abusesaffiliationarrow-downarrow-leftarrow-rightarrow-upattack-typeburgerchevron-downchevron-leftchevron-rightchevron-upClock iconclosedeletedevelopment-povertydiscriminationdollardownloademailenvironmentexternal-linkfacebookfiltergenderglobegroupshealthinformation-outlineinformationinstagraminvestment-trade-globalisationissueslabourlanguagesShapeCombined Shapelocationmap-pinminusnewsorganisationotheroverviewpluspreviewprofilerefreshnewssearchsecurityPathtagticktooltiptwitteruniversalityweb
Article

UN Forum Series Blog: Rhetoric of corporate responsibility is not enough: Corporations must walk the walk, not just talk the talk

Fundamentally, most corporate managers still believe that human rights compliance is – and should be – strictly voluntary: something to take into account after they’ve made their quarterly earnings projections and have time and money left over for forward-looking, public goodwill projects. For me, human rights compliance must be mandatory. Preventing rape, torture, or forced resettlement should never be balanced or negotiated...I don’t believe in “good” and “bad” companies. It’s just that when companies are set up by definition to pursue profits to the exclusion of other motivations, they often disregard human rights if the economics demand it unless strong protections are written into law and are enforced consistently...The very same companies who talk about standards for corporate responsibility wage zealous legal battles to prevent actual enforcement of these same norms...My point is this: companies shouldn’t get positive grades for the codes of conduct they sign onto or the community projects they lead without also taking into account the ways that they throw their weight around to avoid accountability, intimidate their critics and co-opt the political process.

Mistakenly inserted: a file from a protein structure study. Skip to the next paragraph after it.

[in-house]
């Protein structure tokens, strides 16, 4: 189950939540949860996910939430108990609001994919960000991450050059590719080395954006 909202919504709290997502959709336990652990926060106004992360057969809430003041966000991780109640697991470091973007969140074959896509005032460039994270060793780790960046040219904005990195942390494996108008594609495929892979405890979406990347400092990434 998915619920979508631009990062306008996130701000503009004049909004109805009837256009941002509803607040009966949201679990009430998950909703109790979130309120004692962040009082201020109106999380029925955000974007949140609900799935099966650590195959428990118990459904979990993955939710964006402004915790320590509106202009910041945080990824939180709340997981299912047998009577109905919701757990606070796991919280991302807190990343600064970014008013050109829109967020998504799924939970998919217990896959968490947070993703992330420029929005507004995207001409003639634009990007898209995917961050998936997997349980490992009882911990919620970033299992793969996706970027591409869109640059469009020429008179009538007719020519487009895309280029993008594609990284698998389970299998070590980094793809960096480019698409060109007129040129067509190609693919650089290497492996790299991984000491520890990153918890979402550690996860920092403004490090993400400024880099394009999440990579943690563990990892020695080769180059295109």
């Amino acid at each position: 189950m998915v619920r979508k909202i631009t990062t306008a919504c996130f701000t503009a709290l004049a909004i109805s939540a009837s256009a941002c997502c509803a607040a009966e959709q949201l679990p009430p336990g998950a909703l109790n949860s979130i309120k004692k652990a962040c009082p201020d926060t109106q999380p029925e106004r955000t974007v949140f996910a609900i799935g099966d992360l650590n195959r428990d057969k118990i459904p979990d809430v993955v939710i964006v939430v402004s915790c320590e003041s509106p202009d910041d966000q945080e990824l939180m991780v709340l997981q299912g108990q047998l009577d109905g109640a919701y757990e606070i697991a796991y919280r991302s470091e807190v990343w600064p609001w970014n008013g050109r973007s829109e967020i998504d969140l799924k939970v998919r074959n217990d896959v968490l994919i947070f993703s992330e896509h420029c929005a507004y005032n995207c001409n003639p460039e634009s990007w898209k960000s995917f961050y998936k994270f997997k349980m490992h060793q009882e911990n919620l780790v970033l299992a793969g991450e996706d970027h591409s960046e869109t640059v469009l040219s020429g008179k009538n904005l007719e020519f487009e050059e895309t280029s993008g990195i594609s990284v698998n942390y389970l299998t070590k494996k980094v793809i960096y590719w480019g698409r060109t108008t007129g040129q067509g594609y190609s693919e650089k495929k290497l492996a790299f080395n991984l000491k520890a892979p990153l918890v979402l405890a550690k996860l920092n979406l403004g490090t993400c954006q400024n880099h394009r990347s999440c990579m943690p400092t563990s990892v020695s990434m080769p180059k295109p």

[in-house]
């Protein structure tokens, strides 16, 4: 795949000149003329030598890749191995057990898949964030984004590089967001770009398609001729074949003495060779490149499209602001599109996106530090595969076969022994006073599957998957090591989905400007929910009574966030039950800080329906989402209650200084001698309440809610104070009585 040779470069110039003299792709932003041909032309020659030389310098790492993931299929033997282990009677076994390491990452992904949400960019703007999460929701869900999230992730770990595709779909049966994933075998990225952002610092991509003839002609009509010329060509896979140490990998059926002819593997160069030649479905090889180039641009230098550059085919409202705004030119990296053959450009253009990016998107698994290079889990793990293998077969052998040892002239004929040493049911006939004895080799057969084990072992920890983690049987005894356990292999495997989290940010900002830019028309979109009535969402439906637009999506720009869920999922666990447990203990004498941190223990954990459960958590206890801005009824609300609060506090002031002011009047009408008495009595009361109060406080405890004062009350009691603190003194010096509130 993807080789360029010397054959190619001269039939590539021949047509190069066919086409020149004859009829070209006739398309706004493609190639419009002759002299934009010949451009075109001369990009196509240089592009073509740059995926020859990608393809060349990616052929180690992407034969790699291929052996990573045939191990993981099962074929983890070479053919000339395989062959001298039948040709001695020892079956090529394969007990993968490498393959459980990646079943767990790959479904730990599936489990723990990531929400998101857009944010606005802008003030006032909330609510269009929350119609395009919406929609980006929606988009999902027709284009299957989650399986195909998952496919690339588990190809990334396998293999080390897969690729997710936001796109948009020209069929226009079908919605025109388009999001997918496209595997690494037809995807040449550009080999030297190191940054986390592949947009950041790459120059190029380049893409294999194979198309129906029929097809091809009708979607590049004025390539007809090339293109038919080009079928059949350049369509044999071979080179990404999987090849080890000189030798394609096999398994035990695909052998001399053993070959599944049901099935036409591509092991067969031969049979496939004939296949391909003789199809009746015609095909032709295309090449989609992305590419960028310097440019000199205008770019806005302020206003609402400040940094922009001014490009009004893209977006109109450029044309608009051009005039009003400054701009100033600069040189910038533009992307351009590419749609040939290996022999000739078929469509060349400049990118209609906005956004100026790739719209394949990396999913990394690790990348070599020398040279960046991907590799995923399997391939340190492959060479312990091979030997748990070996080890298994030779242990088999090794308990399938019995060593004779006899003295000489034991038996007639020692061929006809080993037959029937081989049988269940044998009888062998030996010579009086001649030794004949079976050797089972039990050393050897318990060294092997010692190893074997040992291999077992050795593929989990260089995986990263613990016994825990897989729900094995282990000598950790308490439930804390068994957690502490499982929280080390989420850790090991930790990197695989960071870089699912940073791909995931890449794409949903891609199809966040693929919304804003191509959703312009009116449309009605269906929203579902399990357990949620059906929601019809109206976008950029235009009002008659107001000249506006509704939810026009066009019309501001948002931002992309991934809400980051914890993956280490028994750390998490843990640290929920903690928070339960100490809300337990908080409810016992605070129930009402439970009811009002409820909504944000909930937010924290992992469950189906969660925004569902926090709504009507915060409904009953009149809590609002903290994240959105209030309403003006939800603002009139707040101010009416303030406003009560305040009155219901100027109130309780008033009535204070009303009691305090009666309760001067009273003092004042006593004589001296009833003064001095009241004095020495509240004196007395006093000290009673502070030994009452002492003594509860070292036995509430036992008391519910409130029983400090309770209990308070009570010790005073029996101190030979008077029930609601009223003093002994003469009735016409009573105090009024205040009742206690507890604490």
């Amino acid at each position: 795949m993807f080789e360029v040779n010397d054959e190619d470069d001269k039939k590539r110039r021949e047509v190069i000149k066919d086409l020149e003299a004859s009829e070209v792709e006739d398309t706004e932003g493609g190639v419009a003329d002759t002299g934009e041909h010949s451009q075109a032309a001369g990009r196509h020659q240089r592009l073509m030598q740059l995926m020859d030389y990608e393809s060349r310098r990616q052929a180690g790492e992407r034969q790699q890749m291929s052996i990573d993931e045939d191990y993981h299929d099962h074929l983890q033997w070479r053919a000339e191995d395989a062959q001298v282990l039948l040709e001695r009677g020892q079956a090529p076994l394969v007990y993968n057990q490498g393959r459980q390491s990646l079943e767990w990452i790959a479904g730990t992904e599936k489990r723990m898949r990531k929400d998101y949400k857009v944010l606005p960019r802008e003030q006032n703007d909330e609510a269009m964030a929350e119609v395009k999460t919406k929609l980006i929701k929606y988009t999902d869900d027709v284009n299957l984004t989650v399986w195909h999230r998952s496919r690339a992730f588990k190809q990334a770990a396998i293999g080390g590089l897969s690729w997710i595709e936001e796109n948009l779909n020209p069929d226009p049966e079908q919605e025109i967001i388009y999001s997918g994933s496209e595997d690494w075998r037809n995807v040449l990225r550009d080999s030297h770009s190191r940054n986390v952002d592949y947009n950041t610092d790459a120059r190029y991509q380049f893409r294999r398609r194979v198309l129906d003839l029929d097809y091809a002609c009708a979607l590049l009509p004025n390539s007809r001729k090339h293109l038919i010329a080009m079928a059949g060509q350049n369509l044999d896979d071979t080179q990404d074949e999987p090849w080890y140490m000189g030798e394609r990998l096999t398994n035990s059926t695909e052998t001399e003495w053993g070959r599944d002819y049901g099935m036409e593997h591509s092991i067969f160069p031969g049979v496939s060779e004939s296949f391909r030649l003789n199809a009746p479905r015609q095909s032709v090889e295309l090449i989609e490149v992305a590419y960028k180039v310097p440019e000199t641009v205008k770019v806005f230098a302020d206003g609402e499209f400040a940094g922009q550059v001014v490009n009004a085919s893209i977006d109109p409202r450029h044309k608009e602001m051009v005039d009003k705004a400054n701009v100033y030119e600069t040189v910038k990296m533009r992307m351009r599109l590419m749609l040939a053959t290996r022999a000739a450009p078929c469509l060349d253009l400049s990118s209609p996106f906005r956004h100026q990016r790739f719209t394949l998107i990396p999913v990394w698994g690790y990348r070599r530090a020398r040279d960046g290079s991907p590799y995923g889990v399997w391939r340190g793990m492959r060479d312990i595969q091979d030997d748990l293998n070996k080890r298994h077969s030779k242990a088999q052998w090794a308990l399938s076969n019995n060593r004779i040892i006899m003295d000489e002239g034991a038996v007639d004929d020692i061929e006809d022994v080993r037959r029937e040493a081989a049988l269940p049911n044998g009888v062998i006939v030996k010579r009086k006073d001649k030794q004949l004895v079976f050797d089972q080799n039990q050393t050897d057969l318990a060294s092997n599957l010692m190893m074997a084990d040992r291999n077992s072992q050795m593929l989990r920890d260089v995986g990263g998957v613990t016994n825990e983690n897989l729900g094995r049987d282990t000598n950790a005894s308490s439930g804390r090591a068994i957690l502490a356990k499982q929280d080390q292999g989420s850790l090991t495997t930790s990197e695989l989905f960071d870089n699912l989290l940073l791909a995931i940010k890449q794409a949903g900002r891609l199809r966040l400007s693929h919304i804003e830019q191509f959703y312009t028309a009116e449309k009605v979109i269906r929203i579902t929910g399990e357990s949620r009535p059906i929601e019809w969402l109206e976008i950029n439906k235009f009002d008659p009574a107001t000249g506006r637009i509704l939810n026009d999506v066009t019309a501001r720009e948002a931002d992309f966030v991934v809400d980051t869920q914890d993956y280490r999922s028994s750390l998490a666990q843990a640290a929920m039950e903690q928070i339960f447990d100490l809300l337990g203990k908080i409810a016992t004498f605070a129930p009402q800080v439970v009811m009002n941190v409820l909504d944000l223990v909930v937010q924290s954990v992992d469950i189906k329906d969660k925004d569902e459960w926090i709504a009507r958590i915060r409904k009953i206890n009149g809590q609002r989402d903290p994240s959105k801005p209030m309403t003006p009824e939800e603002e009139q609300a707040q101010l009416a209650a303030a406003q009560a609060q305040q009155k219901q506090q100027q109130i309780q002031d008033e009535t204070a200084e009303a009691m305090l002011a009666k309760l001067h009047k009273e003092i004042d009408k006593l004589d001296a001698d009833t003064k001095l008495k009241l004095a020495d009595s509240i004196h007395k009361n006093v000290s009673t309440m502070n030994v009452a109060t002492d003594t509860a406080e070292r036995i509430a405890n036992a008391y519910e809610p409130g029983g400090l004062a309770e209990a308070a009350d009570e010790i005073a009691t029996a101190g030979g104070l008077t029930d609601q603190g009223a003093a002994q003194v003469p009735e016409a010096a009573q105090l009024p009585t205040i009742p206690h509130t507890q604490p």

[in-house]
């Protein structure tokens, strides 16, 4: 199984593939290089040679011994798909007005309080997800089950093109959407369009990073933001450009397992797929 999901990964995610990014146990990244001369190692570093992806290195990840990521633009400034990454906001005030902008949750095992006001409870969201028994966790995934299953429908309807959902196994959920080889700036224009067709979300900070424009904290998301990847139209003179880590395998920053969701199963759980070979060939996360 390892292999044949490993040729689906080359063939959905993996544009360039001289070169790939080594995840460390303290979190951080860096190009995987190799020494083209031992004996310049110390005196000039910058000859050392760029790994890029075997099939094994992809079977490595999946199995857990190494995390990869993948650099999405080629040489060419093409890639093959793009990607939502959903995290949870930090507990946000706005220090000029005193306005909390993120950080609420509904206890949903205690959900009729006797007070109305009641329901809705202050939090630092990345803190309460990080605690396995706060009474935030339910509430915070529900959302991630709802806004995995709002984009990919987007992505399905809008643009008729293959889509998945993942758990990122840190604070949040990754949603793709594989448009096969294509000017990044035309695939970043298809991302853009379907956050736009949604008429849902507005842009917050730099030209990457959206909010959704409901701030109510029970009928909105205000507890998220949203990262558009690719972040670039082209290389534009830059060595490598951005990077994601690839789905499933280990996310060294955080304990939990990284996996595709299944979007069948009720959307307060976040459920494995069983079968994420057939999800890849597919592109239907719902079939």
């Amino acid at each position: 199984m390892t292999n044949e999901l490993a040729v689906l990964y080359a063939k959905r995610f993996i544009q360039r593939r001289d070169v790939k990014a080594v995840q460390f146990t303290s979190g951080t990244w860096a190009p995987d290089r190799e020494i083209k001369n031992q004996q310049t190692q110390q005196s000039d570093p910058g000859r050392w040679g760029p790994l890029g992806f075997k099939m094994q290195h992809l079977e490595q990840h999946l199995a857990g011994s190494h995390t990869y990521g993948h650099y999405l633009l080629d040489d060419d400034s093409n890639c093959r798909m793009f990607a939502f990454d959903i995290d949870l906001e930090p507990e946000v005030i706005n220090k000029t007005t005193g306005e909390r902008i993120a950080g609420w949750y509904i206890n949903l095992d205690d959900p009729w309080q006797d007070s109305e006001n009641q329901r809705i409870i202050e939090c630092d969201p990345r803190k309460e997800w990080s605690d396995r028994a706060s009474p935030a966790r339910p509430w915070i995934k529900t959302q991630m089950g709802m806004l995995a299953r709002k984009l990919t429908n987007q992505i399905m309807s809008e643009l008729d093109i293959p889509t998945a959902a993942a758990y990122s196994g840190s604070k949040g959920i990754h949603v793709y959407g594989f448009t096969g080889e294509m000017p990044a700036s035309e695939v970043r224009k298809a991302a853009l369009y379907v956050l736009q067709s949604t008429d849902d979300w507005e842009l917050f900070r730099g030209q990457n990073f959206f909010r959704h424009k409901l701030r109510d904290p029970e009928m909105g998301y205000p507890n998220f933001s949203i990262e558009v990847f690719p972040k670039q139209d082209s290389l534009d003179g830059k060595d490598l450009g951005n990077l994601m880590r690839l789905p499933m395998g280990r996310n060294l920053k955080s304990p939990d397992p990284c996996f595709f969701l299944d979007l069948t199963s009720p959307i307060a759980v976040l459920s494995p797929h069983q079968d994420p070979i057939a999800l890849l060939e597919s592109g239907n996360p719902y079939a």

Story Timeline